Tuesday, June 23, 2009

Gardening Basics: Seeds and Seedlings


Hybrid vs. Heirloom Seeds

Virtually every packet of garden seeds sold in retail stores (and on the Web) is hybrid. A hybrid is the offspring of two pure-strain parent varieties that were crossed. Hybrids are developed for various desirable qualities: greater resistance to disease and insects, higher yields, ability to thrive in hotter or colder climates, etc. But if you save seeds from your crop and plant them, you'll find that they don't breed true. They might not sprout, or they'll have a low germination rate. The plants that do emerge could be sickly or low-yielding. Even if the fruit is abundant, its appearance and quality will be variable, and probably worse than the first generation you raised with the original store-bought seed. Bottom line: you cannot rely on hybrids to produce two or more generations of consistently good crops. You have to keep buying new packets of hybrid seed, or new hybrid seedlings from your local nursery, every season. Given the prospect of major economic disruptions and shortages, this might not be a good strategy.

The alternative to hybrid seeds is heirloom seeds. Heirlooms, as the name implies, can be saved from each harvest to raise the next generation of crops. The key is to prevent cross-pollination with crops of a different variety (e.g., keeping the plum tomato in your yard from crossing with the cherry tomato growing ten feet away) and master good seed-saving practices. I'll address these topics in a future post.

Two highly rated heirloom seed sources (per the Garden Watchdog) are Victory Seed Co. and Baker Creek Heiloom Seeds.

Caution: I've read that some seed companies sell hybrid seed that is labeled "heirloom". Do your research before buying (e.g., ask other gardeners about their experiences with the seller's products) to make certain you will get what you pay for.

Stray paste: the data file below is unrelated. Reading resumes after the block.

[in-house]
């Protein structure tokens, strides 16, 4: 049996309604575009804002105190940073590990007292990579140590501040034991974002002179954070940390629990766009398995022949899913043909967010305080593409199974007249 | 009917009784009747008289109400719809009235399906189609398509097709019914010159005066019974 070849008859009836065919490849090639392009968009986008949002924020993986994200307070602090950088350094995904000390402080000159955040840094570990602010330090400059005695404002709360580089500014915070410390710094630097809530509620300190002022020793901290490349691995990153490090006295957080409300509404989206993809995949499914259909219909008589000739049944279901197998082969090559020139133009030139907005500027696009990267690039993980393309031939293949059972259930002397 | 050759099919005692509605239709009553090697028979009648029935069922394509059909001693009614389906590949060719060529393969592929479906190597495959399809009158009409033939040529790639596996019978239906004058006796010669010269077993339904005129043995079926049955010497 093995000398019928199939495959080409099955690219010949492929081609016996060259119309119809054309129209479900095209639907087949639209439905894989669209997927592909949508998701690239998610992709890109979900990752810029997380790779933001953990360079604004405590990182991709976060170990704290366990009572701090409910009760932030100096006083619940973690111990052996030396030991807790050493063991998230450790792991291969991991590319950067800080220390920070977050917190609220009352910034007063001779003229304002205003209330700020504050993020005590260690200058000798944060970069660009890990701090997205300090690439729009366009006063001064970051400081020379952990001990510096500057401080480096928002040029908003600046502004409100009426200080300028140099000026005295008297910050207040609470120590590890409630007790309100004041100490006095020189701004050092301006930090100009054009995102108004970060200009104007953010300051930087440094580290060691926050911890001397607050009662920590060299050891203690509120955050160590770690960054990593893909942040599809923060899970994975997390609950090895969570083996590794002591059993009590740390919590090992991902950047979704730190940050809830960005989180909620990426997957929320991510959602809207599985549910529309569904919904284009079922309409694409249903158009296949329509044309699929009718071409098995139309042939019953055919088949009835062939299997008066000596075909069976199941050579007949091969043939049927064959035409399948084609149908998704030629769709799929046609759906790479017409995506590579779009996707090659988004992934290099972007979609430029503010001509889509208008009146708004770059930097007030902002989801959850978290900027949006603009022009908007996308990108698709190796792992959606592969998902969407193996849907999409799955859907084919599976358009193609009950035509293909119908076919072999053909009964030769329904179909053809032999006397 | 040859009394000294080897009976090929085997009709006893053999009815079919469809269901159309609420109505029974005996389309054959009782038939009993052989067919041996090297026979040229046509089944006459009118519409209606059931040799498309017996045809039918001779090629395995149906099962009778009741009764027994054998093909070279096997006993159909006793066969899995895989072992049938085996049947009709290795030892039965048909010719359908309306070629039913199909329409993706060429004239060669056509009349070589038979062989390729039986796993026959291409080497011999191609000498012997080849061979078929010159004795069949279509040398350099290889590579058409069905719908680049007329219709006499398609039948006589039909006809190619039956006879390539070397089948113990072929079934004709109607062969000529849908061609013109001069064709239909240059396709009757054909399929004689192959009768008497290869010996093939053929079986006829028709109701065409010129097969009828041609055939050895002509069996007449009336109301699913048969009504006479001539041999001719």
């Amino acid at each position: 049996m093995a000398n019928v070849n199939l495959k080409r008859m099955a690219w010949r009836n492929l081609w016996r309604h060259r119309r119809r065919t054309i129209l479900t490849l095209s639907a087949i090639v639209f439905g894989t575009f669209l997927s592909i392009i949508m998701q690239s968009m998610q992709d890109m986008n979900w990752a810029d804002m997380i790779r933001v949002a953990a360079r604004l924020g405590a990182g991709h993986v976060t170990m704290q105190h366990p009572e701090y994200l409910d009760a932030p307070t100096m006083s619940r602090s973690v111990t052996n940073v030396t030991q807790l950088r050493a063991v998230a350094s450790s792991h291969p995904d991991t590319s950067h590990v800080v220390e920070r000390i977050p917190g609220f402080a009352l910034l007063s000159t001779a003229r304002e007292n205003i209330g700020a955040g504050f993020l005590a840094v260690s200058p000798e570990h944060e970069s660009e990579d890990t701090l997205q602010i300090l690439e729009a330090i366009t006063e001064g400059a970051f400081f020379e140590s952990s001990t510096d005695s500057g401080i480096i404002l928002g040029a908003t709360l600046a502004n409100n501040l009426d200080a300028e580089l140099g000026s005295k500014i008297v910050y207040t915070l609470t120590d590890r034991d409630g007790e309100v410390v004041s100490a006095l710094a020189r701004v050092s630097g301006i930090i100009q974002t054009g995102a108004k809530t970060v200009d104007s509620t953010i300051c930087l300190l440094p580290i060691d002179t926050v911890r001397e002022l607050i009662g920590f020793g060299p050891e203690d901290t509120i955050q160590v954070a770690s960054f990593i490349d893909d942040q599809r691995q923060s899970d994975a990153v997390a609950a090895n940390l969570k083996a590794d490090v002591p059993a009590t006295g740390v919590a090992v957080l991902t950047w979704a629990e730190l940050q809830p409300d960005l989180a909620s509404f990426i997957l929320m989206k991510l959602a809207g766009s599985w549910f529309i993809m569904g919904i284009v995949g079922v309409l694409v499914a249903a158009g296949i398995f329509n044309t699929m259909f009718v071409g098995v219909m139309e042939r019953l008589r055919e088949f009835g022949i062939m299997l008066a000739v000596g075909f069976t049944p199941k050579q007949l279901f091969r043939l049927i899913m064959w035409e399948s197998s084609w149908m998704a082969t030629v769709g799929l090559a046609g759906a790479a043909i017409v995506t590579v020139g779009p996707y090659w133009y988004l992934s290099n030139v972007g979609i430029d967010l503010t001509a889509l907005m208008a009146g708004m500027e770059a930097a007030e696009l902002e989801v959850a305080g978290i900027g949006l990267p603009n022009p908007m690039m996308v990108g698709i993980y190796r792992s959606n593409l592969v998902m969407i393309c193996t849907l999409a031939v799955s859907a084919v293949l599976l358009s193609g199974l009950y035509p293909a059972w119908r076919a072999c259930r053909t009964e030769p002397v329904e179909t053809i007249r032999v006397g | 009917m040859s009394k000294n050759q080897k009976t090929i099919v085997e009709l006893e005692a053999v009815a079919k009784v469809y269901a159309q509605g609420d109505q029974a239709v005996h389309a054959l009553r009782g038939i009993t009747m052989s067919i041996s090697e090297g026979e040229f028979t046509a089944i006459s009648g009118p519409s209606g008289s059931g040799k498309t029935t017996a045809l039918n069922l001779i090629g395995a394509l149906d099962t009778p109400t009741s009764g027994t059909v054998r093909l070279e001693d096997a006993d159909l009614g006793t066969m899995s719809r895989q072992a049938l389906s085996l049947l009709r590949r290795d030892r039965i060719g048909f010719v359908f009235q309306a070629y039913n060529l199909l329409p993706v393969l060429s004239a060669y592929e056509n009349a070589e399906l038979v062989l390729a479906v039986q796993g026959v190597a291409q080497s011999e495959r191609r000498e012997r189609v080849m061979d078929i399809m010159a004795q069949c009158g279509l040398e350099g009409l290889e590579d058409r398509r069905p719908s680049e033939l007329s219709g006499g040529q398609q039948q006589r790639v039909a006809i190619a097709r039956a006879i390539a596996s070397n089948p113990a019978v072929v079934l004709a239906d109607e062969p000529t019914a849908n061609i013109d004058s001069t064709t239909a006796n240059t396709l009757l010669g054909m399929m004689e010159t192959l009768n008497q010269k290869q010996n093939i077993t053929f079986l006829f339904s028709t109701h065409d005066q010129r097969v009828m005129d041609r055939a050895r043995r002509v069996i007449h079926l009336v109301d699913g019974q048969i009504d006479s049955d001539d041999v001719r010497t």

To get some idea of the tremendous variety of heirloom tomatoes, peppers and eggplants on the market, see this collection of photos.


Seed Storage

Pay attention to the shelf life of your seeds. Allium seeds (onions, leeks, garlic) are only good for a year, after which germination rates drop steeply. Solanaceous seeds (tomatoes, peppers, eggplants) will last for several years, as will cucurbit seeds (cucumbers, squash, melons). The newer the seed, the better it will perform.

Store seeds in a cool, dry, dark location, sealed in paper envelopes.

Here is a list giving the shelf life for various kinds of vegetable seeds.


Growing Vegetables from Seed

Here is an instructional video for growing vegetables from seed in pots.

My own method for growing tomatoes, peppers, and eggplants is to plant the seeds in starter pots filled with enriched potting soil, two months before the end of frost season. The seeds are planted 1/4 inch deep. The pots are placed on a window sill for adequate light, and the soil is kept slightly moist. Moisture control is vital. Over-watering causes seeds to rot, or promotes the growth of fungus that weakens and kills newly sprouted seedlings (damping off disease). As the seedlings grow, I transplant them into progressively larger pots to keep them from becoming root-bound. When all danger of frost is past, I plant them outside in the raised beds, with some tinfoil wrapped around the base of the stems to protect the young plants from cutworms.

The roots of young cucurbits (cucumbers, squash, melons) are easily injured. Transplanting them in any way which disturbs the roots will often kill them. Plant the seeds in peat pots or peat pellets. When the roots begin to grow through the bottoms of the peat container, plant the entire container in the ground (the peat will break down and become part of the soil). As an alternative, plant the cucurbit seeds directly in the ground after the end of frost season.

Whenever planting seeds directly in the ground, plant several seeds for each plant you intend to raise. Seeds packets often give instructions for the best number of seeds to plant for a certain linear footage of row. This allows for loss of some seedlings to insects or birds. Thin out all but the strongest seedlings, and make sure the plants are optimally spaced so each has enough room to develop a healthy root system.

Rapid growth in seedlings is promoted by applying "starter" solution (a type of liquid fertilizer), which is either watered into the soil or sprayed onto the leaves. Manure tea is one example, used with great success by organic gardeners. Other starters are seaweed-based, like Medina.

Mulch the Soil to Raise Healthy Plants

To help your crops flourish, cover the soil with a layer of mulch (click here to read about various types of mulch and their uses). Mulching conserves soil moisture, prevents erosion, and shields delicate feeder roots, which run just beneath the soil surface, from the sun's heat. I've used hay and dried grass cuttings for mulch, both with good results.

Container Gardening

If you have too little space in your yard for a garden, you can also raise crops in containers. This article gives the basics for vegetable container gardening.

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